Columns » The State of the State by Jeremy Alford

Parting Words

The curtain fell on the annual legislative session last week — and on the careers of term-limited lawmakers



Legislators. They say the darnedest things.

  Quite a few of them, chiefly those on the cusp of retirement, did so with a touch of finality last week. As each day blew by, another retiring lawmaker or two went to the mic on a point of "personal privilege" to deliver parting words.

  Once upon a time, the timing of farewell speeches was less predictable. Term limits changed all that.

  For his star turn, Rep. Ernest Wooton, No Party-Belle Chasse, thought it might be fun to rattle cages over at the FBI. From behind the dais on the House floor, he pointed to his seat at the back of the chamber. "When all the attention is up here, the envelopes come under the rail," Wooton said to thunderous laughter. "Without lobbyists, I couldn't afford to be here. I don't have a real job. The governor vetoed my pay raise. I had built that into my budget for years."

  Comparing former House Speaker Joe Salter and current Speaker Jim Tucker, R-Algiers, Wooton said: "I told [Salter] he was too nice for the job. The things he had to do wasn't in his nature — the kind of things Jim Tucker does just in stride. [Tucker] seems to kind of relish in them."

  Wooton, a former Plaquemines Parish sheriff and current Criminal Justice Committee chair, slipped on a pair of novelty eyeglasses with an oversized nose and mustache to continue: "Some things just need to be done." He then read a poem sprinkled with barbs aimed at Gov. Bobby Jindal and his staff. As the former sheriff put it, "Up his butt they go." Wooton ended his remarks by standing tall at the dais as a recording of Johnny Cash belted out "Ragged Old Flag."'

  Sen. Mike Michot, R-Lafayette, recalled his first orientation as a lawmaker, at which he learned about all of the ways he no longer could earn a living because of conflicts of interest. He said he heard a voice behind him mutter, "All this and you get to go bankrupt." After all these years, Michot finally attributed the comment to Sen. Danny Martiny, R-Metairie.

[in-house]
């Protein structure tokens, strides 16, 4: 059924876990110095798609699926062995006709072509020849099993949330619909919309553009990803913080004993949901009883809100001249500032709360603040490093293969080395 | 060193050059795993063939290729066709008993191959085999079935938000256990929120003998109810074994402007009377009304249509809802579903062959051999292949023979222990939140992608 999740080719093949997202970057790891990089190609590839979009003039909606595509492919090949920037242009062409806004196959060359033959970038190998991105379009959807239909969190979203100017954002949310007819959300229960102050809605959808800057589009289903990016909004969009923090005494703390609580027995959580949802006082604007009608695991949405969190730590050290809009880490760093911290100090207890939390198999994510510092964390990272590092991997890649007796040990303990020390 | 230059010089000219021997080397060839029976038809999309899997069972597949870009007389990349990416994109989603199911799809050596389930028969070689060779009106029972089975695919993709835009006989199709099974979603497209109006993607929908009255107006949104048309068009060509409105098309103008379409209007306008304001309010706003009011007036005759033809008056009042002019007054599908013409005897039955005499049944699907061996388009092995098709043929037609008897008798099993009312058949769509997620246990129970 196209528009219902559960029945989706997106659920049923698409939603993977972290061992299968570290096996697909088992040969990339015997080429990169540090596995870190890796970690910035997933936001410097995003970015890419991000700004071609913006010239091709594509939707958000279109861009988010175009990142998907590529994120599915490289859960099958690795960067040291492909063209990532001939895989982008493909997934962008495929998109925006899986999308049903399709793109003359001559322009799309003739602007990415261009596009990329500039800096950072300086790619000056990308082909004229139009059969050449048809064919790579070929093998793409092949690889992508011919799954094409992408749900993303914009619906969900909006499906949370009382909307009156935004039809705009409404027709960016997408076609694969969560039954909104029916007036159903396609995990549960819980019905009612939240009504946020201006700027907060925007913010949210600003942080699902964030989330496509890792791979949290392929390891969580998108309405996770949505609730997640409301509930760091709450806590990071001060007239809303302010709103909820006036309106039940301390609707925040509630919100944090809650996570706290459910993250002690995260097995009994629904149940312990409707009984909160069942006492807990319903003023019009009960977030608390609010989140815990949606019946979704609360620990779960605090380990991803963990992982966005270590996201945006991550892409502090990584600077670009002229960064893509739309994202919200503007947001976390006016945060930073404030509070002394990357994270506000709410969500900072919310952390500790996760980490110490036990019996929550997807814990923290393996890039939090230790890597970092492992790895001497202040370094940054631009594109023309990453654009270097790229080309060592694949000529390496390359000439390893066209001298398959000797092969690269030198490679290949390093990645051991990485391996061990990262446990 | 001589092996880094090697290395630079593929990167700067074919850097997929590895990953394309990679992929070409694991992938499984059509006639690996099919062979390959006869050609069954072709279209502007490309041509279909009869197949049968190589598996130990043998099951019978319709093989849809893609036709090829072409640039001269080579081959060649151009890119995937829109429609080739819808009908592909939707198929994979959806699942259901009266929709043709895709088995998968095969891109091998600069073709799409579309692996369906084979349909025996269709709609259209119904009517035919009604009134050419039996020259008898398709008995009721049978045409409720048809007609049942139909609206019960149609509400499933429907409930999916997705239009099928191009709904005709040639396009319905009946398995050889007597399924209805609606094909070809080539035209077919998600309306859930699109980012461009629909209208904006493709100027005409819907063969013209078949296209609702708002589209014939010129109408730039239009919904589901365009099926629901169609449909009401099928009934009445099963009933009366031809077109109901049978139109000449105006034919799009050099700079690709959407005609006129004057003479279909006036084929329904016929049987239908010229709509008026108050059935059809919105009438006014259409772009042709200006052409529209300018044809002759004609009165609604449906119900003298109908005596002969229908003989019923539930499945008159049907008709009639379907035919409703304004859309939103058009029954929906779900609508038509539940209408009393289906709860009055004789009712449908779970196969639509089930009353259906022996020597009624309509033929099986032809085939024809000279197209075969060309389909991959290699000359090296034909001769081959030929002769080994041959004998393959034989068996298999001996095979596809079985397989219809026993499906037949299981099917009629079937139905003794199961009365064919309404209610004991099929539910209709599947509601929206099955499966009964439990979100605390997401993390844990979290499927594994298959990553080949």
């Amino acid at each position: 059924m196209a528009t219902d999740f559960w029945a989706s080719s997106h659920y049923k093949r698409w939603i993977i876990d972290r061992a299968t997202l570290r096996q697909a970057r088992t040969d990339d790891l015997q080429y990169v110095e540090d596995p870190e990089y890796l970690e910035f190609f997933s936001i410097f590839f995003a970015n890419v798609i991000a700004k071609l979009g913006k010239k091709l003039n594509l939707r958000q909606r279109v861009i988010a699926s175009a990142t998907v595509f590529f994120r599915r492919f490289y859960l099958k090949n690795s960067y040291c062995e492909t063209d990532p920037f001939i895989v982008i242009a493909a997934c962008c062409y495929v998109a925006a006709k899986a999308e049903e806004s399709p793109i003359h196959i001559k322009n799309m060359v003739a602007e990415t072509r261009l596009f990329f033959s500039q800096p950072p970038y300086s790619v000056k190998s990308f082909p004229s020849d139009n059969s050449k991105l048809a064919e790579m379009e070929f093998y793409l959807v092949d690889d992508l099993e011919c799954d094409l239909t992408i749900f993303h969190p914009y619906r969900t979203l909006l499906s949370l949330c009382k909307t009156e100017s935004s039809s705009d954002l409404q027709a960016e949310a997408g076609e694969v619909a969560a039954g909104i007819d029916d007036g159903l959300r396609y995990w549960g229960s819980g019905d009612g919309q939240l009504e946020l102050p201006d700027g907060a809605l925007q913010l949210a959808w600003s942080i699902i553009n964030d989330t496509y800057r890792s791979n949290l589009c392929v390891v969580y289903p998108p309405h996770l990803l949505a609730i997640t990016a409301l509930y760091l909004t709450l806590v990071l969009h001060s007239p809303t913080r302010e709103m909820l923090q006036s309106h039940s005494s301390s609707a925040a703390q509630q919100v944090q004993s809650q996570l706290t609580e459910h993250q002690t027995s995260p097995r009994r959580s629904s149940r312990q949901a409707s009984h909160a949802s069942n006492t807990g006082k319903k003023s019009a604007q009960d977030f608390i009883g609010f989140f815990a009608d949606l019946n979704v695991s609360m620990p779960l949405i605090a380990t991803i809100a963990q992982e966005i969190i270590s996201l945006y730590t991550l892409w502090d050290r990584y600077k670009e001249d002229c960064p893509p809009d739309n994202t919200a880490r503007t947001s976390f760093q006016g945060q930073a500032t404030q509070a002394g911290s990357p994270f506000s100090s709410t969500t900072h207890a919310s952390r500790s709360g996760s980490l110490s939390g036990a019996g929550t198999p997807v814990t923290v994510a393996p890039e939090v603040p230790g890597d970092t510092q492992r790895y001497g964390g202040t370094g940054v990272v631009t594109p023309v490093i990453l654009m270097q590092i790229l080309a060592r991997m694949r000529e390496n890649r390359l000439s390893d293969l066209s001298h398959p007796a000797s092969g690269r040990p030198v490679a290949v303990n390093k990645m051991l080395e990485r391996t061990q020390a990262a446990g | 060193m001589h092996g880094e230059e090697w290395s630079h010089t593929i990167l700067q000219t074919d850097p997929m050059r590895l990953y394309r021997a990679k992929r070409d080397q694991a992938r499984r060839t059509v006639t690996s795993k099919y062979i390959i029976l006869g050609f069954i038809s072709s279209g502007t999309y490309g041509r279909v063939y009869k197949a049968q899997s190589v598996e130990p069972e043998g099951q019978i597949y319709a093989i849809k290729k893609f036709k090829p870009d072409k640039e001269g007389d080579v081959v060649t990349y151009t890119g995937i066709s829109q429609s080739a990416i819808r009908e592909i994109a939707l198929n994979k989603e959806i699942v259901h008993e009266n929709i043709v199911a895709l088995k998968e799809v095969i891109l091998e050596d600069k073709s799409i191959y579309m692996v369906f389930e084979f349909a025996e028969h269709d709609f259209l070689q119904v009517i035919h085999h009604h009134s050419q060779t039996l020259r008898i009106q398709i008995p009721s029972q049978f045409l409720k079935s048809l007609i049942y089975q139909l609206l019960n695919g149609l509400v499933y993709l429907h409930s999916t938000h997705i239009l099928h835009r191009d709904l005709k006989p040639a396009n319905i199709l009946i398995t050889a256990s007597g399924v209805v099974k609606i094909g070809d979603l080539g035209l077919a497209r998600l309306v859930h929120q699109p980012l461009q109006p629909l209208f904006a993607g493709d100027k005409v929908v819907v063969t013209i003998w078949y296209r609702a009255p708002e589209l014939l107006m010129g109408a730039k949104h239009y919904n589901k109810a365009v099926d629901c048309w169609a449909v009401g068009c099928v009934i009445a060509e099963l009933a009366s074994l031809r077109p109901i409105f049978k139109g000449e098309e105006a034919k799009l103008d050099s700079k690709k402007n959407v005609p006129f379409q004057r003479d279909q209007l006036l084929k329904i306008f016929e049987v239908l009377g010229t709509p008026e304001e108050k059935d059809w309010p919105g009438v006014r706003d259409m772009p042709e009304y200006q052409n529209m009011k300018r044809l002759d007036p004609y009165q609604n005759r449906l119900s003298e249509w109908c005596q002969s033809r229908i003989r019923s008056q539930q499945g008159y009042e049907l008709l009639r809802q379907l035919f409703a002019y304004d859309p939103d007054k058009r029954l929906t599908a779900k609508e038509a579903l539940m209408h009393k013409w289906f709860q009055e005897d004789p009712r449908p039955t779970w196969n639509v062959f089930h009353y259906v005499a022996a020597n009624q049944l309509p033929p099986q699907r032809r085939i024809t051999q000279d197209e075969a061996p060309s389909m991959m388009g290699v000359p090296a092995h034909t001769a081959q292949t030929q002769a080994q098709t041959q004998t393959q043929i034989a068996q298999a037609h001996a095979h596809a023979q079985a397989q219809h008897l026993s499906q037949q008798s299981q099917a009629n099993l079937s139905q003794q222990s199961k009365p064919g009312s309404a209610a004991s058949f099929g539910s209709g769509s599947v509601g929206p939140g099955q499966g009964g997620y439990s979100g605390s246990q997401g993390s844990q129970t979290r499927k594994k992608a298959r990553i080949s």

Speaking of Martiny, Wooton joked that the Kenner lawmaker built his law practice around the claim of "keeping me out of the federal courthouse."

  Legislators. They certainly are a wily bunch sometimes.

  Sen. Joe McPherson, D-Woodworth, explained as much when he justified taking a reference book during his first years in office — even though it was clearly marked "Do Not Take." It's one of those things you won't find in a civics textbook. "Senators do not steal," McPherson said. "They acquire."

  Back in the House, Rep. Noble Ellington, R-Winnsboro, said he was giving his third and final — really — parting speech.

  Several retiring lawmakers used PowerPoint presentations — some to good effect, like early campaign photographs; others not so good, like using the U.S. Capitol as a backdrop. Some lawmakers quoted their fathers, others Dr. Seuss.

  Few were as bold as Sen. Butch Gautreaux, D-Morgan City. He delivered a nearly 10-minute tirade, accusing Jindal and his administration of abusing public resources, rigging high-dollar contracts, hatching a plan to fire certain state workers and generally failing the voters of Louisiana.

  Though his prepared speech was filled with inflammatory rhetoric, Gautreaux delivered it in an even tone, without crescendo. "Gov. Jindal, our most traveled governor in Louisiana history, has logged well over a thousand hours in state police helicopters, spending Sundays campaigning in churches mostly in north Louisiana," Gautreaux said.

  He also said Jindal has "logged hundreds of hours in Army National Guard helicopters traveling to the coast after hurricanes Gustav and Ike and the BP oil spill in an effort to point out that President (Barack) Obama was not here and that the federal government was doing nothing."

  Who can blame Gautreaux and other Jindal critics for having loose lips on the last days?

  Tucker, an independent-minded speaker, knows what it feels like to be on Jindal's bad side — and why it's easier to say such things on the way out rather than when you first land. "I feel like I've survived more coup attempts from the fourth floor than a South American dictator," he said.

  Sometimes you just can't keep professional politicians down. Even when they're out.

Jeremy Alford can be reached at

Add a comment